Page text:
Food is excellent, prices are moderate, and the service, given that the hated temporada was over and done with and the hordes having returned to their places of origin, was great.

Recommended!

Byblos Lebanese Restaurant – Club Libanés

The Casual Restaurant Critic and Better Half recently attended a small, family and friends wedding reception which was held at the Byblos restaurant in the Club Libanés, or Lebanese Club, where all the paisanos hang out on Sundays and where the debutantes’ photos line the walls. The club in itself is not much to speak of – as a venue for social events it is popular but not particularly appealing – but the restaurant has long been a Merida staple for solid Lebanese fare, home-cooked and delicious. On this occasion, the reception took advantage of the buffet, with many classic dishes represented.

From ftoyer to labne to garbanzo to gallina to kippeh to tabouleh, everything was delicious and far too filling to enable the Critic to try more than each dish twice. The service was gracious and the air conditioning cool. Prices are reasonable and if you want to be a Merida resident, you must have visited here at least once.

Kippeh crudo – raw meat, onion, mint

Kafta, or ground meat skewers, without the skewers

Ftoyer, filled with spinach or some such leafy vegetable

Kibbeh, Kipeh, kibi… many varieties of names. These are good but the ones from MIR are better.

Arrolladitos de parra, or wine leaf wraps (there’s meat and rice inside)

Arrollados de repollo aka cabbage rolls. Again rice and meat inside

Gallina rellena. This means stuffed hen. I don’t see the stuffed part, but this dish was the best of the buffet.

Marmalade Barra de Cocina Norte – It’s Open!

photo of the locale Marmalade Barra de Cocina Norte

Discretely tucked away in the corner of the Bon Ami Plaza (yes that’s really its name)

Tucked away in a corner where the Pho restaurant used to be, surrounded by defunct storefronts in a small commercial plaza on a congested avenue that has the most ridiculous amount of little L shaped shopping centers in Merida, Marmalade is a welcome addition to the area and, judging by the quality of the food and service, guaranteed to remain for some time. This is refreshing since there are so many people that have more money than business sense who are throwing their money into any and all kinds of businesses doomed to fail because they really have no idea of what the hell they are doing.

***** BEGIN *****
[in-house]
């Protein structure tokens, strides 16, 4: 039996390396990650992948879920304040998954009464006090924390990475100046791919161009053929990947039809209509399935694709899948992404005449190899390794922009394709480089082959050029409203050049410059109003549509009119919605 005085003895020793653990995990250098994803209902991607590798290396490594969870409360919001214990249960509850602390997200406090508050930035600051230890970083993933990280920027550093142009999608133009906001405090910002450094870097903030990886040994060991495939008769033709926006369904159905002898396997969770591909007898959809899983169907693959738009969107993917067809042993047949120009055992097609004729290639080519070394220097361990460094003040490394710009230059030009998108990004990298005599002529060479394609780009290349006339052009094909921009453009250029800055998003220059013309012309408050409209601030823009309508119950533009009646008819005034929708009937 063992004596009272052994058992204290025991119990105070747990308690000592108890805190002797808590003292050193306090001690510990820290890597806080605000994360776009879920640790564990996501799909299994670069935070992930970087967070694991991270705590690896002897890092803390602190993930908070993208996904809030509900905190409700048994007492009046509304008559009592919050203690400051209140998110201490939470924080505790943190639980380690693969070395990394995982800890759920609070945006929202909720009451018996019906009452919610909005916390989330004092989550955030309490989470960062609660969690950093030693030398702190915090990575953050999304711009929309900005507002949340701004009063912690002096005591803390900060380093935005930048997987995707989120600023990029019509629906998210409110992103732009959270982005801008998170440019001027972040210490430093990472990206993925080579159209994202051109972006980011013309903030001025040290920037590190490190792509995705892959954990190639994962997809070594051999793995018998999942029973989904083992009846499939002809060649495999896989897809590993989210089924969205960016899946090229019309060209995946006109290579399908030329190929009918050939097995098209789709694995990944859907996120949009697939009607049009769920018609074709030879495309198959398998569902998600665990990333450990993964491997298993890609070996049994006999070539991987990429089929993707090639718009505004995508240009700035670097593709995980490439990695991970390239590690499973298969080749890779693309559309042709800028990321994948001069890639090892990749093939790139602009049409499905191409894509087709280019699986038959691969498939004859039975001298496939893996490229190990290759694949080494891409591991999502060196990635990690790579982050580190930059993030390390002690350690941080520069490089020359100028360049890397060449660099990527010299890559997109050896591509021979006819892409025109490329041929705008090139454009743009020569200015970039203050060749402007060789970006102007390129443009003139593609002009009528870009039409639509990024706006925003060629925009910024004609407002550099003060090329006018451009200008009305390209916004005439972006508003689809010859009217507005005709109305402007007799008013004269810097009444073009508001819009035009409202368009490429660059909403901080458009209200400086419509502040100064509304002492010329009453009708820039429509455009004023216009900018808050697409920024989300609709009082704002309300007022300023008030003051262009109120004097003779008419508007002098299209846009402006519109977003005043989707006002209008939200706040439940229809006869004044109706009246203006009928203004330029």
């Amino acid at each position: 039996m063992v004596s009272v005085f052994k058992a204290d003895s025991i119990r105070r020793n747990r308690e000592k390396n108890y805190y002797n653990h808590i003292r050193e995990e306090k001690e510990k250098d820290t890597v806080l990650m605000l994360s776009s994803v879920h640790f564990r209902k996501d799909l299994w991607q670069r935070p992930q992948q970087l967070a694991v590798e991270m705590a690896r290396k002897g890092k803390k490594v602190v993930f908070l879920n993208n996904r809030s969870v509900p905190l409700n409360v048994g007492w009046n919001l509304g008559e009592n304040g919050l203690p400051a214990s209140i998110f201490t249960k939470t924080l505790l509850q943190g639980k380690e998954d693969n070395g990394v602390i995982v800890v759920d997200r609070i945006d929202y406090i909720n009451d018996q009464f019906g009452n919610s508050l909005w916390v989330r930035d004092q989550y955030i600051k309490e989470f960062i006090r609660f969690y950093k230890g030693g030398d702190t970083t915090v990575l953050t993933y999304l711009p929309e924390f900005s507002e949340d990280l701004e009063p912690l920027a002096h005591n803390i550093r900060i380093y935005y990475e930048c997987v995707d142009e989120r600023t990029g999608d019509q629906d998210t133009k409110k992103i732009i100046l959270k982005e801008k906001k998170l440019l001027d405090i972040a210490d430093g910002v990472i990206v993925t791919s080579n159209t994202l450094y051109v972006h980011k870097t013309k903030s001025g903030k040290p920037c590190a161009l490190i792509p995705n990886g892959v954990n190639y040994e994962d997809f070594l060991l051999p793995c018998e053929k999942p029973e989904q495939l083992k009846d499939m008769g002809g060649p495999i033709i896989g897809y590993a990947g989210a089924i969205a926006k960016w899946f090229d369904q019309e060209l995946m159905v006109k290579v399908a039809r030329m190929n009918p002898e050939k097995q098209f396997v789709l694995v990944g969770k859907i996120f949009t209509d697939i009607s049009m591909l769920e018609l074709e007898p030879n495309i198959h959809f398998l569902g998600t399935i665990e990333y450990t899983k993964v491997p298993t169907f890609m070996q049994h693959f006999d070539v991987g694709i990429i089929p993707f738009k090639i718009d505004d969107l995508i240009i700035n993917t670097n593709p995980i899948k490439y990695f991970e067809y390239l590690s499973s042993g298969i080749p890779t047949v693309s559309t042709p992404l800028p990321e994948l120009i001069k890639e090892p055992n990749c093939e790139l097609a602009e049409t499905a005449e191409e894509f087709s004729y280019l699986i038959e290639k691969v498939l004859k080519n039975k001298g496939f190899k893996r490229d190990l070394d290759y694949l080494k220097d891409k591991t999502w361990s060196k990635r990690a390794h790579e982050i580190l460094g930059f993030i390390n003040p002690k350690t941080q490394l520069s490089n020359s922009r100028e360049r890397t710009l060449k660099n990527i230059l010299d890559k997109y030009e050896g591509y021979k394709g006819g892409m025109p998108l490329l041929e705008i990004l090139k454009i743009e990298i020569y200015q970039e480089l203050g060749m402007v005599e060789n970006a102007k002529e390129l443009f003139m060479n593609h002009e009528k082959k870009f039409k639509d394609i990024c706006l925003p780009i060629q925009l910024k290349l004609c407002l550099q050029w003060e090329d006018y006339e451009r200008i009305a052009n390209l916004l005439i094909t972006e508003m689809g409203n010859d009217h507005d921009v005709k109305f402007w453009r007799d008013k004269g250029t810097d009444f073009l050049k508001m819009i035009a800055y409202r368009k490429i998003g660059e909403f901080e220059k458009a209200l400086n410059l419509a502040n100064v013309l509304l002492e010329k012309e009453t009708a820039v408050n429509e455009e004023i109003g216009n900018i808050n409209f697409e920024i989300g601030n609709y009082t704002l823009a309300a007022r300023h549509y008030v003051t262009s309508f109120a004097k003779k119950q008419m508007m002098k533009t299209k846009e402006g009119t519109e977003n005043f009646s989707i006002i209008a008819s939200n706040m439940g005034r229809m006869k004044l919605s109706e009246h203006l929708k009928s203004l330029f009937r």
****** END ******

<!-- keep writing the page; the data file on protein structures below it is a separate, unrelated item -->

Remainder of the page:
Location at the bottom of this article!

But I digress. Marmalade is not one of these.

Having visited the location on 47 on two occasions, the Critic decided that Better Half needed to experience the food and service that Dawn and Stephanie are throwing out there. And what an experience it was. Three delicious breakfast items ordered and eaten with gusto, and fragrant baked goods for the ride home (LOL) along with the kindness and attention of the hosts, make this restaurant the new favorite breakfast spot in this part of town.

Each plate and food item is a work of art, the plating/presentation beautiful. Everything tastes spectacularly good and everyone who works here seems to be happy to be there looking after guests.

The Critic had used up all his jam on the toast that came with the breakfast but there was a slice left. Dawn generously brought over another kind of jam just to be able to put something on that last piece of toast. It was a home-made pineapple and serrano jam. Truly amazing!

The Casual Restaurant Critic (and the Better Half) cannot recommend this place highly enough. A perfect spot for a leisurely Sunday morning breakfast – this is Marmalade Barra de Cocina!

flowers, table setting, restaurant, Marmalade, Merida

Fresh flowers on every table

desayuno

Marmalade Breakfast – eggs, bacon, toast, homemade jam and hash browns too

Home-cured lox

wafles, fresas, crema batida, light, desayuno, Merida, Marmalade

Waffles with strawberries and whipped cream

Pineapple and serrano jam. Really

Location location location! There’s a map and everything!

https://www.facebook.com/marmaladenorte/

 

 

 

Casual Restaurant Critic Breakfasting at Habanero’s

A quick breakfast at Habanero’s which at 11 AM was surprisingly full of people. Better Half and the starving Critic had 30 minutes to snarf down a breakfast. Both had been here before and were always happy with the food and the service, and today was not disappointing at all.

The food is great and comes out of the kitchen fast, the salsas are still made to order (you pick the chiles and ingredients and they hand-grind them for you in a metate and the service has only gotten better with time. Everyone is friendly and people stop by the table check to see that everything is good.

Highly recommended for a filling breakfast or some real Yucatecan food at lunch. Valet parking too, if you are in a hurry.